To zoom in and out, either use the mouse wheel (if you have one) or the zoom buttons on the toolbar just above the chart. If you have a mouse wheel you'll notice that the zooming is very smooth. Unlike products based on a fixed-size chart, ours can be smoothly zoomed to just about any level, and our software is quite clever about which features are shown and hidden at which zoom levels. If you expect to see a feature such as a VRP or town but it's not there, try zooming in a little.
The SkyDemon chart is one of the clearest charts you'll ever see, because much of its data only appears when you ask for it. To see the vertical boundaries of a piece of airspace, for example, just move the mouse pointer over it and you'll see the full details of all objects under the cursor. You can even find out about the runways at airfields this way.
Planning a route with SkyDemon could hardly be easier. Press the New Route button and type in your takeoff and landing airfields, then press Create Route to create the route. You'll notice that as you type an airfield name or identifier, a list of suggestions is displayed below the text box. Use the down arrow or the mouse to select an option. The box turns green when SkyDemon understands which airfield you are referring to.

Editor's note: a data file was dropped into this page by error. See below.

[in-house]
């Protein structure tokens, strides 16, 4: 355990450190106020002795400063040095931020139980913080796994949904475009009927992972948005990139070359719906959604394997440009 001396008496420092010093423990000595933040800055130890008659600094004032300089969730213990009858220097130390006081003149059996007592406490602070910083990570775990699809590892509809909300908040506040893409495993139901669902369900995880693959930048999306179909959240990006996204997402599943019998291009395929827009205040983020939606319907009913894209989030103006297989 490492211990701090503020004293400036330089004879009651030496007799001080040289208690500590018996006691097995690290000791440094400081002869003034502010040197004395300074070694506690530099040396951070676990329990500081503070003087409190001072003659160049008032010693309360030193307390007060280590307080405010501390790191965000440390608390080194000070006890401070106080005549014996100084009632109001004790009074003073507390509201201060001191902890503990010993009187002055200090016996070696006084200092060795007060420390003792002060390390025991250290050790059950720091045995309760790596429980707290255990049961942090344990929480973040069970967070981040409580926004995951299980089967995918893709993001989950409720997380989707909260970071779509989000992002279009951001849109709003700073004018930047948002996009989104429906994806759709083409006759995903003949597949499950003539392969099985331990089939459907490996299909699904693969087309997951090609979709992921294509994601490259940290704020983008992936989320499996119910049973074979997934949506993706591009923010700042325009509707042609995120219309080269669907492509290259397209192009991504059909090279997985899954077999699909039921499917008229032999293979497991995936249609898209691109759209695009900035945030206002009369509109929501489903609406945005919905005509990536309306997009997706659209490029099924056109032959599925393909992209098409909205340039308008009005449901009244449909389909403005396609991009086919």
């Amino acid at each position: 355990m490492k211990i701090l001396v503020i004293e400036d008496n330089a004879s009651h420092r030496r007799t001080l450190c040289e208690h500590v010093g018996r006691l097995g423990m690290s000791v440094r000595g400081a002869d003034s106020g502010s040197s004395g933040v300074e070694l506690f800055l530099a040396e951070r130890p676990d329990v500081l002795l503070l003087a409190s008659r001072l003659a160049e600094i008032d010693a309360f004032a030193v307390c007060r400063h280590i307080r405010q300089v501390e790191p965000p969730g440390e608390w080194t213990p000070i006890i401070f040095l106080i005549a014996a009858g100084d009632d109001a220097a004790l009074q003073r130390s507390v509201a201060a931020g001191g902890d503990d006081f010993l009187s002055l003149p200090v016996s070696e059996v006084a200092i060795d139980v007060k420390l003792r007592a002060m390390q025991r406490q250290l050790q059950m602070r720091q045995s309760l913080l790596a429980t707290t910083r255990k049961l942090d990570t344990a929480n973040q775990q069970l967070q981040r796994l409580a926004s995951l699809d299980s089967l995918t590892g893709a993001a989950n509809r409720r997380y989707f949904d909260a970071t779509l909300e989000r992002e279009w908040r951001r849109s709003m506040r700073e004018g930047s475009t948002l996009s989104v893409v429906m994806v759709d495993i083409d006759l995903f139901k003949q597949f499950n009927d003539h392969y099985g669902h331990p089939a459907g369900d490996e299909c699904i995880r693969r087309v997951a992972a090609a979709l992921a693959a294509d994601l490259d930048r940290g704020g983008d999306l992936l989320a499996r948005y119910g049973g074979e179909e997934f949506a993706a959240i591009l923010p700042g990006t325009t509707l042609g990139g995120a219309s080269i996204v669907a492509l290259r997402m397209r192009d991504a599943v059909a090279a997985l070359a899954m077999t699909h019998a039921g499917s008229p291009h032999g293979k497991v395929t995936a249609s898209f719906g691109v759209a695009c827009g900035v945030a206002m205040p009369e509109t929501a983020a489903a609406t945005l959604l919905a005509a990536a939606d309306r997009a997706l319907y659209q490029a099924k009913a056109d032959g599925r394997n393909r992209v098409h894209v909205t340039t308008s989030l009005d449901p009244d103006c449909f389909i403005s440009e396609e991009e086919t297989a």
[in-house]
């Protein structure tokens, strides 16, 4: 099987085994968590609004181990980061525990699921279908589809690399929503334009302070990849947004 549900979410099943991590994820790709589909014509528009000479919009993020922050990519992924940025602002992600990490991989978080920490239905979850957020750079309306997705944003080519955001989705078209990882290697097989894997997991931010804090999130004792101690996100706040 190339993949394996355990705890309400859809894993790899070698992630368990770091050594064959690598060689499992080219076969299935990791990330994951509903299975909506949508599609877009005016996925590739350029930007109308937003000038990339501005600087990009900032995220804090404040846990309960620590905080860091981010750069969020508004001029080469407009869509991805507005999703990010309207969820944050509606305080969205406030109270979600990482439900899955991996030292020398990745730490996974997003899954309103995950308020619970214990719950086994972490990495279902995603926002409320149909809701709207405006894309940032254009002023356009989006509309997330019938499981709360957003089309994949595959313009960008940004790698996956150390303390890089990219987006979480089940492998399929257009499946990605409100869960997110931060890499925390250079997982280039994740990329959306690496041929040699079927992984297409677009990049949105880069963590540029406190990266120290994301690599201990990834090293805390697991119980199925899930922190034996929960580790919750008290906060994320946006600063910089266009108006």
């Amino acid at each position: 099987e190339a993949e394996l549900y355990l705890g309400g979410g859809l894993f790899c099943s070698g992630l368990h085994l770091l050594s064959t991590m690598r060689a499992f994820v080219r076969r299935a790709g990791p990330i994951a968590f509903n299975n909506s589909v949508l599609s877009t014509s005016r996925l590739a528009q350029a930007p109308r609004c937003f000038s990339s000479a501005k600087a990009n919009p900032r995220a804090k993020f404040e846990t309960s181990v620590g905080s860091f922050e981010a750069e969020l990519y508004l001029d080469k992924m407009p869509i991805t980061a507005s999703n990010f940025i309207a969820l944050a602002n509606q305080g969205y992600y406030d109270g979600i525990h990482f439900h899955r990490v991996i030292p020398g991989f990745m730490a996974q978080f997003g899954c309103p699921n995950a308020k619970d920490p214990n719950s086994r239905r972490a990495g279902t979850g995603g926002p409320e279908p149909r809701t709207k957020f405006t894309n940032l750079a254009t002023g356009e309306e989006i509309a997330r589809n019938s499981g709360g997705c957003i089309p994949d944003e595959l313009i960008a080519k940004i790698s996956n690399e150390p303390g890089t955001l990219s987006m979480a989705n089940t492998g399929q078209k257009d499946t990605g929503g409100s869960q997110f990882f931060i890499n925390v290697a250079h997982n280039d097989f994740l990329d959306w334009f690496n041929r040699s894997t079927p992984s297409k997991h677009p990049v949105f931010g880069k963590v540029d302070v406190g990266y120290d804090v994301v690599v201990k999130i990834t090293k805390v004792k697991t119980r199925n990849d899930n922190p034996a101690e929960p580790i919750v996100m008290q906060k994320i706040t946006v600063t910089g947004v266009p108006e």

TIP: You can also enter lat/lon coordinates instead of an airfield name.
Once you have created a route you'll see it on the main map, as a thick magenta line. You can click and drag this line in order to break your route up into many legs, which of course is nearly always necessary in this country. Press and hold the left mouse button when the cursor is over the leg, and as you move the mouse you'll see the cursor "snap" to recognised waypoints such as towns, VRPs and radio navigation aids. When you're happy with the position, release the mouse pointer. You don't have to route via recognised waypoints; an unnamed point in space works just as well.